The 1980’s saw the birth of the Vienna-based International Institute for Information Design (IIID), and the early 1990’s welcomed the Information Design Association in the UK, both of which are still active today. The U.S.-based Society for Technical Communication started the Information Design Special Interest Group (STC ID SIG) in 1997, but unfortunately, the group is no longer active and very few traces of it remain online. A handful of books from the 1990’s to the present stand apart from the typical how-to books that began to emerge during this time. They further codify, elaborate on, and even raise questions about the nature of information design, its role in the creation of electronic communications and experiences, and its relationship to sibling fields such as technical communication/document design.

8) Visual Function: An Introduction to Information Design by Paul Mijksenaar (1997)

1997-visual-functionThis compact little book (just 56 pages) covers a number of essential topics in information design, supported by an abundance of examples from history and recent practice. Mijksenaar, a wayfinding expert best known for his uniform airport wayfinding systems, takes a conversational, often opinionated tone in discussing issues of form and function in information design, with particular emphasis on understanding the content, people, and purpose of a message or communication system before engaging in the graphic design of a solution. He brings together some useful information design frameworks to help bridge theory and practice for designers. One framework classifies types of visual representations (e.g., iconic images, abstract images, alphabetic language), and another, an adaptation of cartographer Jacques Bertin’s “visual variables” for designers, groups the variables by function: distinguishing, hierarchical, and supporting. While the content may seem too light to some, the value of this book lies in its approachability and ease of reading, which help provide a manageable introduction to information design for young graphic designers and those from other fields.

9) Visual Information for Everyday Use: Design and Research Perspectives edited by Harm Zwaga, Theo Boersma, and Henriette Hoonhout (1999)

1999-visual-information-for-everyday-useSixteen years after the Het Vennebos conference, a second similar gathering took place in The Netherlands: “Public graphics: visual information for everyday use” in Lunteren, focusing again on “static public information products.” This proceedings book, published four years after the Lunteren symposium, follows the same structure as the event, with sections on methods and methodology, user instructions, warnings, forms, tables and graphs, maps and plans, wayfinding information, and graphic symbols. At at time when the World Wide Web was starting to take off and attention began its inevitable shift to the screen, this book asserted the need for deeper understanding of applied behavioral research and cognitive ergonomics in the design of print information, through methods that are now primarily associated with interactive and product design, such as usability testing. Overall, the collection of writings in this book sought to bridge the gaps between psychology, social science, design, and industry under the still-forming umbrella of information design and urge traditional designers away from intuition-driven design and towards a more research-based approach.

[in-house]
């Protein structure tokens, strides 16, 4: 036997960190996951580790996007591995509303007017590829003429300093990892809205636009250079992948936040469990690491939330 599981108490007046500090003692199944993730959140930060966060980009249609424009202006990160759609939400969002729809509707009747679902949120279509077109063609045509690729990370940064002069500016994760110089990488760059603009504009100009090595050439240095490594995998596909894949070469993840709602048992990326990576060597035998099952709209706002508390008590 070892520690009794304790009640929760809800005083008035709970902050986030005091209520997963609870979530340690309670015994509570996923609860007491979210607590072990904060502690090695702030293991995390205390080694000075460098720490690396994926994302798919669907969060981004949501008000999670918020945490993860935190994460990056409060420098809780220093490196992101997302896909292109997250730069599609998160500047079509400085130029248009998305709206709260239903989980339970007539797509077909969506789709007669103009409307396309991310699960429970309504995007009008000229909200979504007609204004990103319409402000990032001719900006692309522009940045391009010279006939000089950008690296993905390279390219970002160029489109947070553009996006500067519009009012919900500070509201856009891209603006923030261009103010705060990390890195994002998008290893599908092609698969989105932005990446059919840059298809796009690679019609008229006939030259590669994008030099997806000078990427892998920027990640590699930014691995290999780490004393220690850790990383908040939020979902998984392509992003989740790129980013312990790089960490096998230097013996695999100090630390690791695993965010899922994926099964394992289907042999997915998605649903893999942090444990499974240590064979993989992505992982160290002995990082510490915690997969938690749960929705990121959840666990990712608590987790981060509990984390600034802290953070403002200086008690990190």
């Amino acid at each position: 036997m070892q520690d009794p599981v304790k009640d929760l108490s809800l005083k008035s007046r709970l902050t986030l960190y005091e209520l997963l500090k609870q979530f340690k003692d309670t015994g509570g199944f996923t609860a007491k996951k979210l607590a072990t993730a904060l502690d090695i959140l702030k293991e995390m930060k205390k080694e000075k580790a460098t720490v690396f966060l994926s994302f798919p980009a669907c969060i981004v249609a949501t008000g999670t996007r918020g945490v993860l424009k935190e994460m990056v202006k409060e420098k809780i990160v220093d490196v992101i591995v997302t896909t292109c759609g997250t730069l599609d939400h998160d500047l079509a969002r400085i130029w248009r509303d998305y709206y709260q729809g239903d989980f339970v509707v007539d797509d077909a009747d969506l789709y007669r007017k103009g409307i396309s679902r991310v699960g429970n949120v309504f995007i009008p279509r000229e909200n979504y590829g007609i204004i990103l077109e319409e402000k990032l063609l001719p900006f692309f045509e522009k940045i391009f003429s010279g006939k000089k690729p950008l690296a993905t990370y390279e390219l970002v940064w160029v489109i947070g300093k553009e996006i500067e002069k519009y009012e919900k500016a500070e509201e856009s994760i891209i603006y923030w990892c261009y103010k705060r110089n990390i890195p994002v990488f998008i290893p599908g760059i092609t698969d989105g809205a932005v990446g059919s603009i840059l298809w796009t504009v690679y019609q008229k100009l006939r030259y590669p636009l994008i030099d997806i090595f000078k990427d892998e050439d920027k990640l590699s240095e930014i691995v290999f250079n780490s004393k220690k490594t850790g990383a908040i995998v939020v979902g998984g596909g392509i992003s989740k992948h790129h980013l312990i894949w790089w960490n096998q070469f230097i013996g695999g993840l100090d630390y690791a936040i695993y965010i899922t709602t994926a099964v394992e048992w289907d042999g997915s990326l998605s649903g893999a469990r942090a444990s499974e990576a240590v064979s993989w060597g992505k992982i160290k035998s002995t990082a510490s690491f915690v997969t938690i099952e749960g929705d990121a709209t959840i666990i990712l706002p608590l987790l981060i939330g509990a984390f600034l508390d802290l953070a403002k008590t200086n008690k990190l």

A notable community-centered outcome of the Lunteren symposium was the start of the “InfoDesign” and “InfoDesign Cafe” e-mail discussion lists, which sadly are no longer active. (The site housing the archived “InfoDesign” list from 2002 to 2011 recently went offline. The Yahoo! Group archive of the “InfoDesign Cafe” list from 1997 to 2005 is still online, for now.)

10) Information Design edited by Robert Jacobson (1999)

2000-information-designAs with the previous book, the late 1990’s and early 2000’s saw a shift in focus from print to web and interactive media, which prompted many to re-examine and broaden the information design conversation as fundamental issues were still being debated. This anthology, culled from a diverse group of contributors, provides a snapshot of a field still in flux and grappling with the newer challenges of designing for online and screen-intermediated experiences. Across three sections, each devoted to theory, practice, and technology, the contributions present a spectrum of viewpoints on what information design is (or isn’t), different supporting theoretical principles (e.g., Sense-Making, human-centered design, wayfinding), the variety of applications and approaches (e.g., addressing information needs at a sensory and perceptual level, maximizing graphic techniques in the information design process), and what the future information experience might look like (e.g., defining the multimedia experience, the use of 3-D graphics).

11) Information Design: An Introduction by Rune Pettersson (2002)